American Civ Andrew Jackson Assignment

American Civ Andrew Jackson Assignment Words: 1582

Among President Jackson’s disputed decisions was the handling of he nullification crisis, President Jackson veto of the bank recharge bill, and the Indian removal policy. Andrew Jackson is one of the greatest United States presidents do to the actions of the well-being of the people. President Jackson was a true democrat in maintaining the integrity of the Union. Although President Andrew Jackson made some tough decisions that made some people angry, Jackson is revered by historians today and is named the father of modern democracy.

President Andrew Jackson is an example of the American Dream, born into a poor family but rising up to come President of the United States in 1828. Nullification is the state’s right to nullify within its borders a law passed by Congress or a proclamation of the President. The Nullification Crisis was a fierce political battle between Jackson and Calhoun. John C. Calhoun, a War Hawk, spearheaded the wave of nullification, beginning in South Carolina.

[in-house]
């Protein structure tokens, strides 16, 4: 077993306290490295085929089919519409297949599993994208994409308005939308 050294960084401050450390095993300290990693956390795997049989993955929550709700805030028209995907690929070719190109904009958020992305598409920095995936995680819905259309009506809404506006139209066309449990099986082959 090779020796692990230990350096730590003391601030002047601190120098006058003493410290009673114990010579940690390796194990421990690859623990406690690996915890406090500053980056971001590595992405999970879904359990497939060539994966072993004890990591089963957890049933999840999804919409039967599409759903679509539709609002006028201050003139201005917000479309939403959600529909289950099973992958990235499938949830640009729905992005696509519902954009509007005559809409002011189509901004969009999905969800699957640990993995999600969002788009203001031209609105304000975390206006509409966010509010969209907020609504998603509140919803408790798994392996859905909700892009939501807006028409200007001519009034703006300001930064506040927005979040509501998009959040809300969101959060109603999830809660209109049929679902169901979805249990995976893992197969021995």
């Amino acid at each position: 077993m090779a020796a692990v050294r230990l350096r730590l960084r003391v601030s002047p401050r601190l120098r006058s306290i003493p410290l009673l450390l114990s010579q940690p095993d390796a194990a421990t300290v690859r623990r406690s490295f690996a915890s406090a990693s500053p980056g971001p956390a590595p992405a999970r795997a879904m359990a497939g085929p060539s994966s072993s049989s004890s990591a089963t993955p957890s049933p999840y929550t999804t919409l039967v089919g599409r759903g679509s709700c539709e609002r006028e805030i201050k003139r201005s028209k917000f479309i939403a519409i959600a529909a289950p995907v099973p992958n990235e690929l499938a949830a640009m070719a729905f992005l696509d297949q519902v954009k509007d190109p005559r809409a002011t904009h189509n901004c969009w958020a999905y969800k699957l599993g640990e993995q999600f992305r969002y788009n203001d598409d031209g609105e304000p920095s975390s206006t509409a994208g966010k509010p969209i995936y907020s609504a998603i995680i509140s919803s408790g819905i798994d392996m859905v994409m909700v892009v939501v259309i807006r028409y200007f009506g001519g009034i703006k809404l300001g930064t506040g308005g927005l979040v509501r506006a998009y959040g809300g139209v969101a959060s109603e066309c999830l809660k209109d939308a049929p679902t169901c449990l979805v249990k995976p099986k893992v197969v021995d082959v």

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Calhoun believed in stronger state governments, whereas Jackson argued that nullification was treason and its supporters were traitors. South Carolina started to question Congress after a law was passed that emitted US imports, an action thought to have ruined much of the foreign market. This led Calhoun to the belief of nullification, since the government consisted of a creation of the states, then the states themselves should have the right to declare a federal law null and void within that particular state. To fight for the cause, Calhoun resigned as Jackson’s vice president. Calhoun, together with the people of South Carolina, further pursued the theory of nullification and pushed for its acceptance. South Carolina finally began to threaten to secede from the Union, as Andrew Jackson ad been declaring nullification an act of treason and petitioning Congress to use military force to suppress this uprising. As the final straw, Jackson introduced his nullification proclamation, which came from President Jackson’s strong belief in democracy.